Meet Dr. Jack Rafuse
Dr. Jack Rafuse, former White House energy adviser and current principal of the Rafuse Organization, advises government agencies, policy centers, businesses and associations on energy, trade, sanctions, national security issues and their interrelationships... Read More
Thanks to booming production from United States shale resources, this country is now the world’s largest oil and natural gas producer. Further, Pennsylvania is the second-ranking state in natural gas and natural gas liquids production, and demand for the vast …
America’s energy sector has undergone major changes since the early 1970s. We produced millions of barrels per day of oil, but our fast-growing demand for gasoline and diesel fuel left us dependent on imports for nearly one-third of our daily …
“Geopolitics,” coined in 1904, meant “the study of how factors such as geography and economics influence politics and relations between nations.” Now it means politics among (not just between) nations and rivalries for international power. A geopolitically successful nation delivers on promises to allies and threats to rivals — or loses allies and strengthens rivals.
The world has changed. For US energy, that’s a good thing.Forty years after the first Arab oil embargo exposed the risks of dependence on foreign oil, the US has made adjustments to reduce its vulnerability to short-term supply disruptions. Here are three of the biggest changes: Energy boom: New drilling techniques are coaxing vast amounts of fossil fuels from stubborn shale rock formations in Texas, North Dakota, Pennsylvania, and elsewhere. The US is producing so much natural gas that it’s beginning to export it.
At nearly 74,000 pages, the U.S. Tax Code is a bloated, destructive and unwieldy mess.
It demands fear and inspires loathing more than respect. Accidentally violate it, and you encounter bureaucratic revenge and pay a debilitating fine; do so willfully, and you also serve prison time.
Recent protests against applications for LNG export to non-FTA countries on the basis of price impacts are short-sighted and appear to be self-serving. Nearly every macroeconomic study has evaluated impacts to U.S. LNG prices and have found little material impact to consumer prices, but significant economic gains, including a reduced trade deficit, significant tax revenue and new jobs. The federal government’s own study found that the greater the amount exported, the greater the economic benefit.
As the time nears for U.S. President Barack Obama’s decision on the Keystone XL pipeline, the opposition approaches hysteria.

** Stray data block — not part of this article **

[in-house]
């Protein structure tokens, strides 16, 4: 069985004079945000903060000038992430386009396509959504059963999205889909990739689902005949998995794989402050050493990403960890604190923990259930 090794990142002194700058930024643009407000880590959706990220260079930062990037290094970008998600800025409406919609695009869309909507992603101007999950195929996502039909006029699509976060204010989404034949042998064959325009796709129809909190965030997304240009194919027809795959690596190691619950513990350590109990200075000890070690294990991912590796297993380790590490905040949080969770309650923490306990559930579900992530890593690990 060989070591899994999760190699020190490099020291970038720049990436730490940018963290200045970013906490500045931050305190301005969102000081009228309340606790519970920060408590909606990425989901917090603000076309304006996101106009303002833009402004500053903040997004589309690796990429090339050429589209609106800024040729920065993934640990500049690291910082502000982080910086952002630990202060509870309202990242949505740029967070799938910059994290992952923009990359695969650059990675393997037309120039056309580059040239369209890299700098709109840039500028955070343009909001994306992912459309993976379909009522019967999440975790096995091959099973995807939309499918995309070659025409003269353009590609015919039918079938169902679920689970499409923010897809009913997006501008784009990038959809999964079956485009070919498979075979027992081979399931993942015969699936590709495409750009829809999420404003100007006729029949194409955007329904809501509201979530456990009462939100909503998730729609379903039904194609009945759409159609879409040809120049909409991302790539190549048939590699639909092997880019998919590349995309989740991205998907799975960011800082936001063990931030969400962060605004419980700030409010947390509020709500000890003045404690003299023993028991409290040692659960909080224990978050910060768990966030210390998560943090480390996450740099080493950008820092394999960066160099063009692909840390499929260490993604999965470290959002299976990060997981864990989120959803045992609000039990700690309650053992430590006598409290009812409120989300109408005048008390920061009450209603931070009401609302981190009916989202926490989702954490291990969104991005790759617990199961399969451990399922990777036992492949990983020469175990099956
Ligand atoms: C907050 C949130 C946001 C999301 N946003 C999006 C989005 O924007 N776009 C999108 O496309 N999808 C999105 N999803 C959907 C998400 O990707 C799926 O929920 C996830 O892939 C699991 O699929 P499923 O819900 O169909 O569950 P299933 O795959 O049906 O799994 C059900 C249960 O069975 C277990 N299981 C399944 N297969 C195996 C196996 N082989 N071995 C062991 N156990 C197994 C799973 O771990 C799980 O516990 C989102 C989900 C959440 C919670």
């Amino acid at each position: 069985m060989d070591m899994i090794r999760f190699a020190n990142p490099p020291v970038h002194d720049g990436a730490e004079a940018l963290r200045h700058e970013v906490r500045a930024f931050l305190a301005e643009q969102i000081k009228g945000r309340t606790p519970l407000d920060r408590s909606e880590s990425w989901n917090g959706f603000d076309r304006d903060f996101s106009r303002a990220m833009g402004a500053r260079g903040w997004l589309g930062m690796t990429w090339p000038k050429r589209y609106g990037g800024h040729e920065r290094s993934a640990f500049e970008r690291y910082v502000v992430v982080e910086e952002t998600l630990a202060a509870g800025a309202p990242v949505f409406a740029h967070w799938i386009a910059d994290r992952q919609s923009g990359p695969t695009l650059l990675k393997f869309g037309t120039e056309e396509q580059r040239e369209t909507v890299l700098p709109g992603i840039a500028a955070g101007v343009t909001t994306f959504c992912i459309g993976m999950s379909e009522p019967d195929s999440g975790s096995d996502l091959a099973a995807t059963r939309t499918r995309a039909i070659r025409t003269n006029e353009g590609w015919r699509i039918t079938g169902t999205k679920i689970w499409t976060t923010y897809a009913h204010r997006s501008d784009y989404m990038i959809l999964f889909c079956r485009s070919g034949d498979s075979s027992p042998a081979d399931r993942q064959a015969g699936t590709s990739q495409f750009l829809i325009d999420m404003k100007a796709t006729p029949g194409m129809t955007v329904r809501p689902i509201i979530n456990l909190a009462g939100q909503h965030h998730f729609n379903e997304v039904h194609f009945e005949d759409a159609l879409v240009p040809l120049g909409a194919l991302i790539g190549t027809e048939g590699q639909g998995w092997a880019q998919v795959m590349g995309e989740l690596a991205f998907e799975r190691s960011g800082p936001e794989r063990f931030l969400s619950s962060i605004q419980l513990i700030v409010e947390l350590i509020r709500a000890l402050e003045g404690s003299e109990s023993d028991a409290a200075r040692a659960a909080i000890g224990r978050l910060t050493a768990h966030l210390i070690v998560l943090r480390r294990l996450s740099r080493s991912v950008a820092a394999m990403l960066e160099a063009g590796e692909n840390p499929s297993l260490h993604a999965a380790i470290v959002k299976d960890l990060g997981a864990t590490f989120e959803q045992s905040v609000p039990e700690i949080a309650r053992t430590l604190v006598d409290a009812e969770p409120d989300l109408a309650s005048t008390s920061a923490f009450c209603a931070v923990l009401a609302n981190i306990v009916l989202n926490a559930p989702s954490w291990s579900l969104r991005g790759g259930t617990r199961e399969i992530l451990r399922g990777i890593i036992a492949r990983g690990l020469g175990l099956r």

A case in point was testimony by Anthony Swift of the National Resources Defense Council at a congressional hearing on April 10. Swift said nothing new or creative; he dusted off old falsehoods by environmental groups who will do anything to stop construction of the Keystone XL pipeline. His misstatements showed how far they will go.
In a February 24 Wall Street Journal op-ed, Andrew N. Liveris, Chairman & CEO of Dow Chemical, laid out a cynical and self-serving argument for a “sound and balanced [U.S.] energy policy.” He correctly said that shale gas gives the nation “a historic opportunity to strengthen the economy, increase national competitiveness and create jobs.” He’s right on the opportunity — but Dow wants to have their cake and eat it too.
A recent article in the Washington Post exposes the rabid consistency of Congressman Markey (D-MA). He consistently ignores economics, logic, ethics and the U.S. Constitution. As someone who spends a lot of time in Massachusetts, it’s quite disappointing to see this disposition from someone like the Commonwealth’s U.S. Senate candidate, Rep. Ed Markey.
He relishes his chosen role of long-term, lead crusader against various tax deductions for American companies — especially American-based oil companies — though multinationals and foreign state-owned companies get those treatments when they invest in America or elsewhere. He calls those tax treatments for U.S. companies “subsidies,” but they are not grants, free loans or any such thing that he loves when they go to “green” energy companies. The article misused the title of an old Dire Straits piece. It more accurately applies to Solyndra and other subsidized, failed, “green energy” companies who got “Money for Nothing,” and produced exactly that.
LNG is a commonly used acronym for liquefied natural gas, essentially natural gas that is put into liquid form, often for the purpose of transportation.
For international trade, LNG is sent in insulated tanker ships using refrigeration that keeps the liquefied natural gas at a chilly -260 degrees Fahrenheit. Global shipments travel to receiving terminals on a daily basis where pipelines are then used to provide this clean-burning energy source to homes, schools, businesses and government buildings. More receiving terminals are being built around the world each year.